Vice has reported on similar benefits: "It really does circumvent the symptoms of depression: the inertia, the lack of energy, the lack of focus, the lack of interest," Norman Sussman, director of the Treatment Resistant Depression Program at the NYU School of Medicine, told Vice in 2016. "It takes all your attention. For the time that you’re doing it, there’s nothing else that you’re thinking about."
Fels added that she wouldn’t necessarily recommend cooking and baking as a new hobby for someone who didn’t already like it, but if they did, "I would emphasize that this is a wonderful activity for them to participate in with their family."
Connection through confection
Looking for community and connection, Bush did something that felt scary for reasons both pandemic and personal — she ventured outside of her apartment. On a "glorious spring day" in April 2021, she posted that she would be hosting a cookie giveaway in a Brooklyn park.
"It was the first time I had gathered with more than a couple of friends in a long time. And it brought people from all walks of life. Passersby were definitely curious; they would meander over and ask what was going on. I began chaotically approaching people to ask, 'Would you like cookies?' And sometimes they were like, 'Uh, we shouldn’t take cookies from strangers,'" Bush recalled. "I felt more socially awkward than normal that day because it had been a while. But I remember seeing that it made people happy, and that made me feel useful. And it provided a place for people to enjoy things together and we hadn’t really had that. It made me feel good. That’s the feeling that ultimately inspired me to continue doing what I have been."
For me, there clearly seems to be an interaction between emotional instability and baking."
Bush’s Instagram account has grown as she honed her baking skills; part of the appeal for followers lies in the cognitive dissonance between those beautiful pictures and her introspective captions sprinkled with darkly funny confessions, like calling Prozac her "secret ingredient." Lately, she has been particularly interested in examining the way our emotions affect the way we eat.
"I’m finally finding a place to explore both baking and eating sweetly, and writing and thinking critically about food and mood," said Bush. "People message me when things resonate with them, and I obviously want to welcome sharing and camaraderie. I feel really lucky that I am surrounded by a ton of amazing collaborators and supporters who are excited to talk about spiraling and pastry at the same time. For me, there clearly seems to be an interaction between emotional instability and baking."
Serene Sandwich Cookies
For anyone seeking a soothing way to pass an afternoon, or a creative project to provide delightful sustenance, Bush recommended what she calls the "Serene Sandwich Cookies" she made during a recent snowstorm. "They’re basically like spicy peanut butter cookies with miso dulce de leche in the middle. Making the dulce de leche is hands-off, but it’s a long enough process to be serene because you have to spend a few hours simmering a can of condensed milk. And then after that time had passed, my impatience kicked in; I made a screw-it peanut butter cookie dough, where I just threw in a ton of spices and was like, let’s just get after it.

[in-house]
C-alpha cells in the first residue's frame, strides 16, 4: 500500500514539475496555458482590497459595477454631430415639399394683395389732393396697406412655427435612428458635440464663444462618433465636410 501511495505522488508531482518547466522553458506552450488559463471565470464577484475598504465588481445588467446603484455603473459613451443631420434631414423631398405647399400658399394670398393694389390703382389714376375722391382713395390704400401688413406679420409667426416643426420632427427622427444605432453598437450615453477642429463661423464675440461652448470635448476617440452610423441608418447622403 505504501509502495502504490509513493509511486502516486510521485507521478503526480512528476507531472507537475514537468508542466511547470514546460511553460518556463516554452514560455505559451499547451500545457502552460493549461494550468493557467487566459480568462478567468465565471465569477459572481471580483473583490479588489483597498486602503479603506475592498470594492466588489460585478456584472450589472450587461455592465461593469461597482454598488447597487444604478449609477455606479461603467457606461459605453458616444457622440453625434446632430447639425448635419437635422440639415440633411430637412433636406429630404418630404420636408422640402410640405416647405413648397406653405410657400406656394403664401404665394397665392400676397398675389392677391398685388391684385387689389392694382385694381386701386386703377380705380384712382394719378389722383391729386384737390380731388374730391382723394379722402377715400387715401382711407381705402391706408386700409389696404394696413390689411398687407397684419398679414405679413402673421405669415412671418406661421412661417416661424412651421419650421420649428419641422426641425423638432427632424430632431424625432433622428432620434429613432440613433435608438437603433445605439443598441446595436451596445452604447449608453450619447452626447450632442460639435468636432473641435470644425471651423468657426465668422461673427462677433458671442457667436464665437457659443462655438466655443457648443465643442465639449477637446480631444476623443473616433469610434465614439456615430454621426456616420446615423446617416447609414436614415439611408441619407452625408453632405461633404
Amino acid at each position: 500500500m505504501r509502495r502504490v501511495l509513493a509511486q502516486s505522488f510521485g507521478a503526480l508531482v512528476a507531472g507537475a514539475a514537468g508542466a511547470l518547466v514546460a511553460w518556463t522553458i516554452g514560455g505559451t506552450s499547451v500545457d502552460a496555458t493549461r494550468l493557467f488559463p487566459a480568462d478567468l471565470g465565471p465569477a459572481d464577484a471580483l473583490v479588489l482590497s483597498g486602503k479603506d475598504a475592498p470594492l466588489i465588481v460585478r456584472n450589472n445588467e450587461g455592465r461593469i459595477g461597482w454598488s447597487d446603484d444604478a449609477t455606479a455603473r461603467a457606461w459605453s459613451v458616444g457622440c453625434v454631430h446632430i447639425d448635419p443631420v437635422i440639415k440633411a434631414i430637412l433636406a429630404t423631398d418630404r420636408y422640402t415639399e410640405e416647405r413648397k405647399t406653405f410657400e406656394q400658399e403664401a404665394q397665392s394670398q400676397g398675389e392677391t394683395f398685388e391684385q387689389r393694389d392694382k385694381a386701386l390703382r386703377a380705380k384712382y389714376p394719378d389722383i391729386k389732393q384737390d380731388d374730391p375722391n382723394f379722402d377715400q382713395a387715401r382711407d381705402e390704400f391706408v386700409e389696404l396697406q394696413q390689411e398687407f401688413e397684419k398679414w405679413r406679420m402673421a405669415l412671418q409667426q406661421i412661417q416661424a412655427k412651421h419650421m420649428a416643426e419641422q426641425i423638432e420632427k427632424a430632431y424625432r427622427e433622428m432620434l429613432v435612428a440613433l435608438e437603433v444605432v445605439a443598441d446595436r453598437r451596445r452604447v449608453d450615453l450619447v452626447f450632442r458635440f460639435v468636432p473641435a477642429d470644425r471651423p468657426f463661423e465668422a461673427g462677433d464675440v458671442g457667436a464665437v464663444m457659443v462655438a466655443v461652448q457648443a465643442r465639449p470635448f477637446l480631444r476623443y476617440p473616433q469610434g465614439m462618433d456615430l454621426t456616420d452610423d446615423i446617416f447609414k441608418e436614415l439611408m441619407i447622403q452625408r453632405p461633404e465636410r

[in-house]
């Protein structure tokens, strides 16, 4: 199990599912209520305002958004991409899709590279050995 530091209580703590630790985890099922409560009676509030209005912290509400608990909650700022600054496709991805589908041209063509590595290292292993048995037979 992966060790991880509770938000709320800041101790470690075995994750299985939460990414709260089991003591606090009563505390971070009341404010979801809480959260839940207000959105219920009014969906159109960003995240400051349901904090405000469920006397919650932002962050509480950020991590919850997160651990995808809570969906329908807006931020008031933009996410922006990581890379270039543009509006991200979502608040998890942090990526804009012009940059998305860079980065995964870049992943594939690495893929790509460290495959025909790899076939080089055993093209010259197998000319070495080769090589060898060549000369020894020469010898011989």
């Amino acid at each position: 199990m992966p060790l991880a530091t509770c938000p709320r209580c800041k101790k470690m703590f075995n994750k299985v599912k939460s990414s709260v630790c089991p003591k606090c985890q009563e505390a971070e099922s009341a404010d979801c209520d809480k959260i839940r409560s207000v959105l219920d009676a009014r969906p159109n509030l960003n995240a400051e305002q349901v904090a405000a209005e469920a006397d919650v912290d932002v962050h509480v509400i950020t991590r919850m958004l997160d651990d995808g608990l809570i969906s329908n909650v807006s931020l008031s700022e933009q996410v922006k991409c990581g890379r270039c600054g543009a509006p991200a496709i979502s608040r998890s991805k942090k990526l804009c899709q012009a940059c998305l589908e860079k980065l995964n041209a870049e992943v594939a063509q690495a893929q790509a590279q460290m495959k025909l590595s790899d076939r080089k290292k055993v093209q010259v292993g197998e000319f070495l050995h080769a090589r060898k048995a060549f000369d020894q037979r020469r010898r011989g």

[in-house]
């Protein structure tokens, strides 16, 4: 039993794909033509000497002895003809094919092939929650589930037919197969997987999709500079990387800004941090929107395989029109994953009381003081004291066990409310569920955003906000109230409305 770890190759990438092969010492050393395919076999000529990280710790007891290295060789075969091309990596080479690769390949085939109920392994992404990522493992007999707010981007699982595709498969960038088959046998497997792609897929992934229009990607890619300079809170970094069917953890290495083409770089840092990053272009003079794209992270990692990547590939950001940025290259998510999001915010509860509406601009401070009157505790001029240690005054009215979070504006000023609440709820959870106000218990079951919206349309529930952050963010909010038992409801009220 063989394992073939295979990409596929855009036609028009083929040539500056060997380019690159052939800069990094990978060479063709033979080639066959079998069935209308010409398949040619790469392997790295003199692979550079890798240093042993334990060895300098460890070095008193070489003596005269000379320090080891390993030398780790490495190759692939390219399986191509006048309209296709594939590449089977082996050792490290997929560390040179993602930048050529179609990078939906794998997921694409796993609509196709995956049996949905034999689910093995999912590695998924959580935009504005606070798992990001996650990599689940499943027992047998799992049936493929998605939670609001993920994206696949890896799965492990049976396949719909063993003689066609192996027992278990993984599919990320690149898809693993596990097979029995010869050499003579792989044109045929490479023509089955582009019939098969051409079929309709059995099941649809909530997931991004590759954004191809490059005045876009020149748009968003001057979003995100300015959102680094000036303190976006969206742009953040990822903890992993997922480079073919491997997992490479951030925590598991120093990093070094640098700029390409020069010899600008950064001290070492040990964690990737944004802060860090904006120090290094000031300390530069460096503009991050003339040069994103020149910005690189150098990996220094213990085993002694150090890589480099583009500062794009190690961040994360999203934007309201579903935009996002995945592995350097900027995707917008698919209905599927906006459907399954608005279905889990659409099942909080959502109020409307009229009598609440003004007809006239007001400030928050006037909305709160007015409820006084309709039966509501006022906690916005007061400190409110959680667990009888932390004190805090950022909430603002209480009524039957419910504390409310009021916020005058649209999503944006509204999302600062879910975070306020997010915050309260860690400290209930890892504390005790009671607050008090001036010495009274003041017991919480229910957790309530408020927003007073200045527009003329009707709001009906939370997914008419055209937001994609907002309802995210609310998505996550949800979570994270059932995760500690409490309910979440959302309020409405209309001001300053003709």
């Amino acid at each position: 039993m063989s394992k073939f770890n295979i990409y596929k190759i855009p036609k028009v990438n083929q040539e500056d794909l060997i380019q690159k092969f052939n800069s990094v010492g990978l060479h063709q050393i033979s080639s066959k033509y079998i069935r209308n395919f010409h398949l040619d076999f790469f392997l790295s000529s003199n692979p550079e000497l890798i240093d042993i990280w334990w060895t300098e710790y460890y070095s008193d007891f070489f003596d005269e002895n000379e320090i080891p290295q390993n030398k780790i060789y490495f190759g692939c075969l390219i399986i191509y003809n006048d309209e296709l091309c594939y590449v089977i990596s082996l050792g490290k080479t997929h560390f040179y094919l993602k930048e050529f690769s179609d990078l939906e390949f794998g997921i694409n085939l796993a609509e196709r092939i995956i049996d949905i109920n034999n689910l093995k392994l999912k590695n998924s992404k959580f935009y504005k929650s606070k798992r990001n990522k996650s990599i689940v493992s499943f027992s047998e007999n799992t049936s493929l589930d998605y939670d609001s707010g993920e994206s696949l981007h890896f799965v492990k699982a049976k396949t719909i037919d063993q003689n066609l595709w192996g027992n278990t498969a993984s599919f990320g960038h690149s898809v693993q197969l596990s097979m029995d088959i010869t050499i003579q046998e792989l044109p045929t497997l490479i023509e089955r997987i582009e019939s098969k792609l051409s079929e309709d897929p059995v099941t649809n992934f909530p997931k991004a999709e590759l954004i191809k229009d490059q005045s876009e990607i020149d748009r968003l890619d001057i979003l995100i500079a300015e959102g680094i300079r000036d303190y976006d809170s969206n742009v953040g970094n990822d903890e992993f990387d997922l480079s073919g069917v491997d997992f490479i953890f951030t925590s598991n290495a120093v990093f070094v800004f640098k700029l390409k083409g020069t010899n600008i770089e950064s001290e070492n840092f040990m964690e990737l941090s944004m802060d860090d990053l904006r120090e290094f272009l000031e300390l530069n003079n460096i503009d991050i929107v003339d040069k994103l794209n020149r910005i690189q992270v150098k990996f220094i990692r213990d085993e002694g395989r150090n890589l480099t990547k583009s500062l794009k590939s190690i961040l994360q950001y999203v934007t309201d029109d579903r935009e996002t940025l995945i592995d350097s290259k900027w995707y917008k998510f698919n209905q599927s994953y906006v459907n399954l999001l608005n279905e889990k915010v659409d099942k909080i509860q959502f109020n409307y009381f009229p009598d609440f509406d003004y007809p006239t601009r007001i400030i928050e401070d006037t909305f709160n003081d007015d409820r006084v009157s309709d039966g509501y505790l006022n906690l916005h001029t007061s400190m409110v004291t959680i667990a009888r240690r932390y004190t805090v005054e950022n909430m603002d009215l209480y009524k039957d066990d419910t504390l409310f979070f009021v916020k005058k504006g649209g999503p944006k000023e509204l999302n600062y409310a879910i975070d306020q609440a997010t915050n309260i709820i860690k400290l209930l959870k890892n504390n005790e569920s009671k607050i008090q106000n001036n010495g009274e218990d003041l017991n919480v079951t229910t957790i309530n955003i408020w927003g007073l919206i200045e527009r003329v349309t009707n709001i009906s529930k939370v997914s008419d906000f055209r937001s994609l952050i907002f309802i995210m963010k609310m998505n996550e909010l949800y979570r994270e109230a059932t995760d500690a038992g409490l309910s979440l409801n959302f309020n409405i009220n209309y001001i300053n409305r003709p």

"There are times when I want a project that will require me to exercise some patience and excite me for days, and other times, I need a cake urgently. I appreciate having an idea and bringing it to fruition and ideally if that happens in an hour, that’s better than three days. But multi-day-long projects are exciting to me sometimes too because it’s stretching a muscle."
Bush told me her sandwich cookies were the best of both worlds, so I decided to give them a whirl.
Her recipe gave weighted measurements, which actually produced anxiety rather than relief as I worked to convert them without a scale; I equate scales with stress, whether they are in my bathroom or my kitchen. But cheeky asides kept me smiling, like when she lists "3/4 tsp bs" on her ingredient list. My smile widened when I saw how a can of sweetened condensed milk turned to dulce de leche like magic after three hours in a simmering bath on the stove; I was full-on swooning when she had me stir in miso and that incredible salty umami punch cut through the buttery sweetness of the caramel in the most perfect way.
The thing about baking for creative fulfillment rather than a specific purpose is that it leaves you with, well, baked goods. Alone in a house full of cookies, I packed them up for my neighbors who had family visiting from Chile and my gruff landlord, who fixes my sink without any small talk but always accepts a treat. I brought a few to the restaurant owner next door who had signed for a delivery for me so it wouldn’t fall prey to our local package thieves, and some more to Derek, the doorman in the lone staffed building on our block, who always comes outside with a biscuit when I walk by with my dog.
Like Bush, I have also loved baking from a young age. It’s such an easy way to make someone smile.